Cameron Huddleston: 7 Ways to Save on Home Decor

The Kosher Gourmet by Steve Petusevsky Exploring ingredients as edible-stuffed containers (TWO RECIPES + TIPS & TECHINQUES)

Jewish World Review March 8, 2013/ 26 Adar 5773

Sic semper tyrannis

By Paul Greenberg




http://www.JewishWorldReview.com | What? Do even Latin American caudillos die? Apparently, according to the latest and last medical bulletin on the health (or lack thereof) of Hugo Chavez, perpetually re-electable president of Venezuela.

No doubt many Venezuelans are grieving at the news that he has proven mortal.

It ought to be quite a wake or celebration, depending on which Venezuelans are observing the occasion. No doubt those of both persuasions will be sincere, as many Russians mourned the death of their generalissimo when Stalin left this vale of tears he had done so much to make even tearier. While others breathed a (very) quiet sigh of relief, mindful that the secret police were still watching. Two news items may exemplify the gulf that Hugo Chavez, always a polarizing figure, leaves behind:

-- "I feel a sorrow so big I can't speak," said Yamilina Barrios, a 39-year-old clerk who works in the Ministry of Industry, her face covered in tears. "He was the best this country had," she said, disconsolately weeping. "I adore him.''

Wherever there are despots on the rise, there will be those swept away by their admiration for El Jefe and the New Order he promises. They may not notice the shuttered newspapers, the mobs ready to do his bidding. Anybody who protests just doesn't understand that, to make an omelet, you have to break eggs. Maybe a lot of them.

-- Near the Supreme Court building in Caracas, a group of student protesters had been demonstrating for a week, demanding that the government be more open about the state of the president's health. As the news of his death spread, a group of masked, helmeted men drove by. Brandishing pistols, they stopped long enough to attack the students and break up their encampment. Then they went roaring off without identifying themselves. Wherever there are dictatorships in the making, there are storm troopers.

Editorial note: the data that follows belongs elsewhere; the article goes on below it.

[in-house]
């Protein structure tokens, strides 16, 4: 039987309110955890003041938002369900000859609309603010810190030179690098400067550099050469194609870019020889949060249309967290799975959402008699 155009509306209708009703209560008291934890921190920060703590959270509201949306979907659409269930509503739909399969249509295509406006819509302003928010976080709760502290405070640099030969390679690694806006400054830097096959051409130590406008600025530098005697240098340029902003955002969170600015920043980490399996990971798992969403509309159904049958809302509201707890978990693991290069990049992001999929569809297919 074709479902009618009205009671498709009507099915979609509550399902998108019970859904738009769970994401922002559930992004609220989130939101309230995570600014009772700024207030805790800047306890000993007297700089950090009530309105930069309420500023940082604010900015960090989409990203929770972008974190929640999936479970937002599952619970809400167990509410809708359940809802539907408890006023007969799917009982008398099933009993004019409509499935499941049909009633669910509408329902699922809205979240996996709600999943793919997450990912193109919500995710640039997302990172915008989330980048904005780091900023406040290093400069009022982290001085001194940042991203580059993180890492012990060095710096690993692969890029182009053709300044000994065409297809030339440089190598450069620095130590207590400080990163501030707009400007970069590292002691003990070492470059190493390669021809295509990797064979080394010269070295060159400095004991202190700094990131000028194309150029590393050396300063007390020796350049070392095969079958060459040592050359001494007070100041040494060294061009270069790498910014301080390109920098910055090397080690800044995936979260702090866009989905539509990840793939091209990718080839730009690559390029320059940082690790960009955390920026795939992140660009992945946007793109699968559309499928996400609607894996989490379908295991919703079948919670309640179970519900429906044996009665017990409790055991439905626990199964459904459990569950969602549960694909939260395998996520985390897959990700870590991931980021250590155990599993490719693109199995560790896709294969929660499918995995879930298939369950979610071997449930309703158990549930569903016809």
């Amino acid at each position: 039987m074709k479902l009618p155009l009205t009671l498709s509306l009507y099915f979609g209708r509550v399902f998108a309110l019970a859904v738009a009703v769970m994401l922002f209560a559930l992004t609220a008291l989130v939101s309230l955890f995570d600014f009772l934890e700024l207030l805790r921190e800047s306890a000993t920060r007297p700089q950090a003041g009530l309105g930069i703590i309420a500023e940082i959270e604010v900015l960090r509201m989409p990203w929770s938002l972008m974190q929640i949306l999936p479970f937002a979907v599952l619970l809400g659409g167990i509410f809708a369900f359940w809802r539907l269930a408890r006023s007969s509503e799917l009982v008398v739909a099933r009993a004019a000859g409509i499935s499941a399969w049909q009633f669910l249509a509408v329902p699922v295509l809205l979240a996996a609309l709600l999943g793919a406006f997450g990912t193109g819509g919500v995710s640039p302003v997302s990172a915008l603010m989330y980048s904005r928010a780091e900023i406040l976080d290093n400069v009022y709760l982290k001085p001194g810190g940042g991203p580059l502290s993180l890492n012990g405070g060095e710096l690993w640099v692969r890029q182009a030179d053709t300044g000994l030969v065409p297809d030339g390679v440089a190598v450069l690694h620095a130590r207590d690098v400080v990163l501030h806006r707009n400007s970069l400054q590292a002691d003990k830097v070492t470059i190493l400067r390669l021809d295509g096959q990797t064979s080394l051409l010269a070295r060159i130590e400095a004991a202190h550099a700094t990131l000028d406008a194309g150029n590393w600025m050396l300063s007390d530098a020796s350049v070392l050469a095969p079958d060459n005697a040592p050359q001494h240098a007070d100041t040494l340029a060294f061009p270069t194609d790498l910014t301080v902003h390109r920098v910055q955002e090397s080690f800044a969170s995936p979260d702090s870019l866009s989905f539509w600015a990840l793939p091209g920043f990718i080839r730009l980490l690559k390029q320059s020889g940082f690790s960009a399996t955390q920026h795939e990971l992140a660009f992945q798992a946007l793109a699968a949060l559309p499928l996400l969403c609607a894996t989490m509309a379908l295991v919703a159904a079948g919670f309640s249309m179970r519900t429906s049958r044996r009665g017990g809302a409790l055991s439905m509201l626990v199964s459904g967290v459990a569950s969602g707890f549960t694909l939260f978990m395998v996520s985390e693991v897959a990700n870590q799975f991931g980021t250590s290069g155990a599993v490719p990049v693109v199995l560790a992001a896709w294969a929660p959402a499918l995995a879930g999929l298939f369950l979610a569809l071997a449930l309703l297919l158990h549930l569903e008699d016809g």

That mob scene was all too typical of the intimidation with which Hugo Chavez and brutal company ruled his fiefdom. His idea of democracy was typified by his third and, of course, successful re-election campaign: The opposition got three minutes of television time a day, while El Comandante commandeered all the air time he wanted, any day any hour, 24/7.

No petrodictator was ever so careful to observe the electoral rules and regulations after he had thoroughly jimmied them in his favor. Literally. Since a former American president, the ever-gullible and ever-incompetent Jimmy Carter himself, certified the colonel's election to a fourth term as just fine and dandy and fair all around. If old Dante Alighieri were updating his "Inferno," surely he would reserve a special place for those idealistic who do not do evil themselves but lend their enthusiastic support to those who do.

Comrade Lenin was said to have had a term for such Western types: useful idiots. Hugo Chavez attracted many of them, too, especially in Hollywood and other cultural capitals of groupthink. Fellow travelers did not disappear with the Cold War; they just got a new hero and a new ideology: Chavismo.

Now is not the time, nor is this the place for instant evaluations, or even a comprehensive one, of Comandante Chavez's tumultuous rise and reign. There will be plenty of opportunity for political post-mortems. Let us wait and let Clio, muse of history, lend her perspective. Now is the time to sit back and enjoy the show. For nothing can be livelier than a long-awaited state funeral.

To quote an observation from "Evita," a musical that remains as up-to-date as the latest dictatorship:

Oh what a circus! Oh what a show!

Argentina has gone to town

Over the death of an actress called Eva Peron

We've all gone crazy

Mourning all day and mourning all night

Falling over ourselves to get all of the misery right

Oh what an exit! That's how to go!

When they're ringing your curtain down

Demand to be buried like Eva Peron

It's quite a sunset

And good for the country in a roundabout way

We've made the front page of all the world's papers today. . .

Venezuela, Cuba, Argentina, Ecuador ... the countries are different, the tyrannies remarkably the same. For more details on the grand sunset of his Bolivarian highness Hugo Chavez, stay tuned. The mourning should go on for days, the sense of relief indefinitely.

And to think, the prognosis for Hugo Chavez's recovery was always so hopeful after each of his surgeries. ... But this last time proved, well, the last time. For more details, check out the world's front pages.

Paul Greenberg Archives

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JWR contributor Paul Greenberg, editorial page editor of the Arkansas Democrat-Gazette, has won the Pulitzer Prize for editorial writing. Send your comments by clicking here.